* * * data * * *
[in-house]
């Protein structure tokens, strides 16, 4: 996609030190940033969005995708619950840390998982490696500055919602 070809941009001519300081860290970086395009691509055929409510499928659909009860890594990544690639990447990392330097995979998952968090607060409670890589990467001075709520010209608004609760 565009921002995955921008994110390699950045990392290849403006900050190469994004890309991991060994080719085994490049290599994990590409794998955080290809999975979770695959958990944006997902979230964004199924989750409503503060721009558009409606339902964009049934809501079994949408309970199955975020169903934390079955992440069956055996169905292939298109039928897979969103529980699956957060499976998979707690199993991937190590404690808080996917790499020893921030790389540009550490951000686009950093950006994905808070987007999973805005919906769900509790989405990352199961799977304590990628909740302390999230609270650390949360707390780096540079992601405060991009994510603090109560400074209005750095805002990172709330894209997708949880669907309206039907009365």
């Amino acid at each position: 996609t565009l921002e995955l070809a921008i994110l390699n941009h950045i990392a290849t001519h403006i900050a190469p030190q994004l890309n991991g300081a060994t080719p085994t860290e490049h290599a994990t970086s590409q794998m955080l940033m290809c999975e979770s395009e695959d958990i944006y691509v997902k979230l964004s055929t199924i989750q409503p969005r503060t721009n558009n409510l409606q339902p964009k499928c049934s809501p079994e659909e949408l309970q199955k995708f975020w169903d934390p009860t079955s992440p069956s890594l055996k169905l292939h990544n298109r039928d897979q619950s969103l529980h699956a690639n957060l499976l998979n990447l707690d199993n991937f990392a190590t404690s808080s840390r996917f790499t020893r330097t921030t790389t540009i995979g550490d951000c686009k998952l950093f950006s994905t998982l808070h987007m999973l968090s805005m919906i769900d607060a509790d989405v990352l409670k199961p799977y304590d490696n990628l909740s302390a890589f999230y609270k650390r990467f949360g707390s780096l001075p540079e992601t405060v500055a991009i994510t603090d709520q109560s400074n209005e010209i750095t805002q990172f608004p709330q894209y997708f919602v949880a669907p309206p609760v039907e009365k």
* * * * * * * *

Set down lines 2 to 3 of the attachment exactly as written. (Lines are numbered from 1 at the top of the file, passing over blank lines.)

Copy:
């Protein structure tokens, strides 16, 4: 996609030190940033969005995708619950840390998982490696500055919602 070809941009001519300081860290970086395009691509055929409510499928659909009860890594990544690639990447990392330097995979998952968090607060409670890589990467001075709520010209608004609760 565009921002995955921008994110390699950045990392290849403006900050190469994004890309991991060994080719085994490049290599994990590409794998955080290809999975979770695959958990944006997902979230964004199924989750409503503060721009558009409606339902964009049934809501079994949408309970199955975020169903934390079955992440069956055996169905292939298109039928897979969103529980699956957060499976998979707690199993991937190590404690808080996917790499020893921030790389540009550490951000686009950093950006994905808070987007999973805005919906769900509790989405990352199961799977304590990628909740302390999230609270650390949360707390780096540079992601405060991009994510603090109560400074209005750095805002990172709330894209997708949880669907309206039907009365």
């Amino acid at each position: 996609t565009l921002e995955l070809a921008i994110l390699n941009h950045i990392a290849t001519h403006i900050a190469p030190q994004l890309n991991g300081a060994t080719p085994t860290e490049h290599a994990t970086s590409q794998m955080l940033m290809c999975e979770s395009e695959d958990i944006y691509v997902k979230l964004s055929t199924i989750q409503p969005r503060t721009n558009n409510l409606q339902p964009k499928c049934s809501p079994e659909e949408l309970q199955k995708f975020w169903d934390p009860t079955s992440p069956s890594l055996k169905l292939h990544n298109r039928d897979q619950s969103l529980h699956a690639n957060l499976l998979n990447l707690d199993n991937f990392a190590t404690s808080s840390r996917f790499t020893r330097t921030t790389t540009i995979g550490d951000c686009k998952l950093f950006s994905t998982l808070h987007m999973l968090s805005m919906i769900d607060a509790d989405v990352l409670k199961p799977y304590d490696n990628l909740s302390a890589f999230y609270k650390r990467f949360g707390s780096l001075p540079e992601t405060v500055a991009i994510t603090d709520q109560s400074n209005e010209i750095t805002q990172f608004p709330q894209y997708f919602v949880a669907p309206p609760v039907e009365k």